However, while many are embracing more easily recyclable materials such as cardboard and paper, some areas of the food industry have been slow to move away. Take, for example, the transportation of fish in expanded polystyrene (EPS) foam boxes. These squeaky white containers are commonplace in fish markets around the world and while the material has good insulation properties – the reason for its widespread application – it is an environmental catastrophe as the material is seldom recycled meaning they create mountains of rubbish.
There is also the danger – and frequent complaint by chefs – that the material is left behind on, or even inside, the produce itself. Chefs are getting so angry about it, they’ve started a campaign to ban EPS.
The challenge this month is to therefore come up with an alternative to the bulky white polystyrene boxes commonplace in the fish transportation industry. Any solution should be far less bulky to transport when empty, so perhaps foldable.
Also, when packed, they should be just as good at insulating the cold temperatures necessary to keep the fish fresh. Furthermore, because of all that ice, the material used should not lose integrity when wet and be water-tight.
The aim of the game here is essentially to find a sustainable, renewable and even recyclable material for the fish-packaging industry to embrace.
The solution to last month’s challenge to find a better material to produce sustainable packaging for the fish industry comes from Helsinki-based Stora Enso. The company produces renewable packaging made from biomaterials such as wood and paper and has recently launched the EcoFishBox to tackle the problem of expanded polystyrene (EPS) foam boxes.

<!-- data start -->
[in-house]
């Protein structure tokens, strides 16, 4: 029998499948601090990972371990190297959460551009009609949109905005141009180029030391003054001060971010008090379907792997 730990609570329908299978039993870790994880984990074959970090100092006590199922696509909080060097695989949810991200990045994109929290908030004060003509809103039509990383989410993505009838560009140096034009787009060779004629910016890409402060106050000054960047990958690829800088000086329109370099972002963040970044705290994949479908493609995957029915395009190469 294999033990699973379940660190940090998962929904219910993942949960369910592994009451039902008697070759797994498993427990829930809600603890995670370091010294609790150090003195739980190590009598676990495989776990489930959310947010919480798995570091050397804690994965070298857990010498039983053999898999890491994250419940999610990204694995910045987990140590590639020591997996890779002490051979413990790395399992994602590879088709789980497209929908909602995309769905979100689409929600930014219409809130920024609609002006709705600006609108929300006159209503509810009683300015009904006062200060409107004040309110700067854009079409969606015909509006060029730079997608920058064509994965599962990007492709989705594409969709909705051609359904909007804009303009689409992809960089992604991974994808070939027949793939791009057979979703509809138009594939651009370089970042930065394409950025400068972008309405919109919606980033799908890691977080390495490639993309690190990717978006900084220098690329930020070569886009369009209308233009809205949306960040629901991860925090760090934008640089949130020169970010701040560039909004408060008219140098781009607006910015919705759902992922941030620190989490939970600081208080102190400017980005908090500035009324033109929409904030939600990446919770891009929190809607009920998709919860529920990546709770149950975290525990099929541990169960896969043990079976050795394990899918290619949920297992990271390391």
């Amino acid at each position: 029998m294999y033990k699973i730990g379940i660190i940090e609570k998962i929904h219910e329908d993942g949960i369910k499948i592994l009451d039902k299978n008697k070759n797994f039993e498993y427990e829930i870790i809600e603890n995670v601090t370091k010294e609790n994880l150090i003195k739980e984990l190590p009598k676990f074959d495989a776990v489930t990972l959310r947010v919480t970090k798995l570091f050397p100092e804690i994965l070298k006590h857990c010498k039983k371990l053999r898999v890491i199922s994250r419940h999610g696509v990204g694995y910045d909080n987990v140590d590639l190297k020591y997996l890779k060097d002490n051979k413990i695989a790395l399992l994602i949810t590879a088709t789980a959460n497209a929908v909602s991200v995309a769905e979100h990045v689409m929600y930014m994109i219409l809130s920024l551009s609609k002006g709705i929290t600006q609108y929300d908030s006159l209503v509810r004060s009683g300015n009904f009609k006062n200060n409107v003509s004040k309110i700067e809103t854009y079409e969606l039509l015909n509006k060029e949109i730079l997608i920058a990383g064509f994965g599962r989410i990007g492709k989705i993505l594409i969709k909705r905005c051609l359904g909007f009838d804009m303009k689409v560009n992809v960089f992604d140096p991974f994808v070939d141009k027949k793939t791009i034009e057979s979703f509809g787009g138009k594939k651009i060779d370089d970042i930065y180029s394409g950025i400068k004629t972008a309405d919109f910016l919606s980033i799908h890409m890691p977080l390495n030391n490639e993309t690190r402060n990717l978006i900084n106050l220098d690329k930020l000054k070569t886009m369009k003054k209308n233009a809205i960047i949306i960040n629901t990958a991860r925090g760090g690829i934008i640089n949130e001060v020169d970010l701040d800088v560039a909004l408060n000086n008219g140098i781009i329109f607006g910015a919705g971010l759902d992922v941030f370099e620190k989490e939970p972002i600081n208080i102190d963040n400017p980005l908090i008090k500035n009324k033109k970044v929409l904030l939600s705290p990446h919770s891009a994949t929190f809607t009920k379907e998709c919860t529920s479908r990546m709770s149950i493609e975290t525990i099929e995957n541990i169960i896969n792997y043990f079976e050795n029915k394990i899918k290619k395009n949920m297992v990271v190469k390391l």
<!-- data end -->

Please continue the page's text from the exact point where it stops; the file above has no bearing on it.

The EcoFishBox is made entirely from corrugated wood products and was designed to tackle the issue of ‘EPS waste mountains’. The box is made from 100% renewable and recyclable materials but is completely waterproof and leak-proof, thanks to a laminated liner and special folding method, which keeps the structure strong when wet.
The box also offers excellent insulation, keeping ice frozen and fish cool – replicating the properties that keep the industry going back to EPS. EcoFishBox reduces CO2 emissions by around 30% compared to EPS and is delivered as a flat sheet, requiring around seven times less storage space, reducing transport costs, and it can be printed with branding and product information too.
Additionally, it avoids the potential for tiny polystyrene balls entering the food stream, making the EcoFishBox a more hygienic and safer alternative to EPS.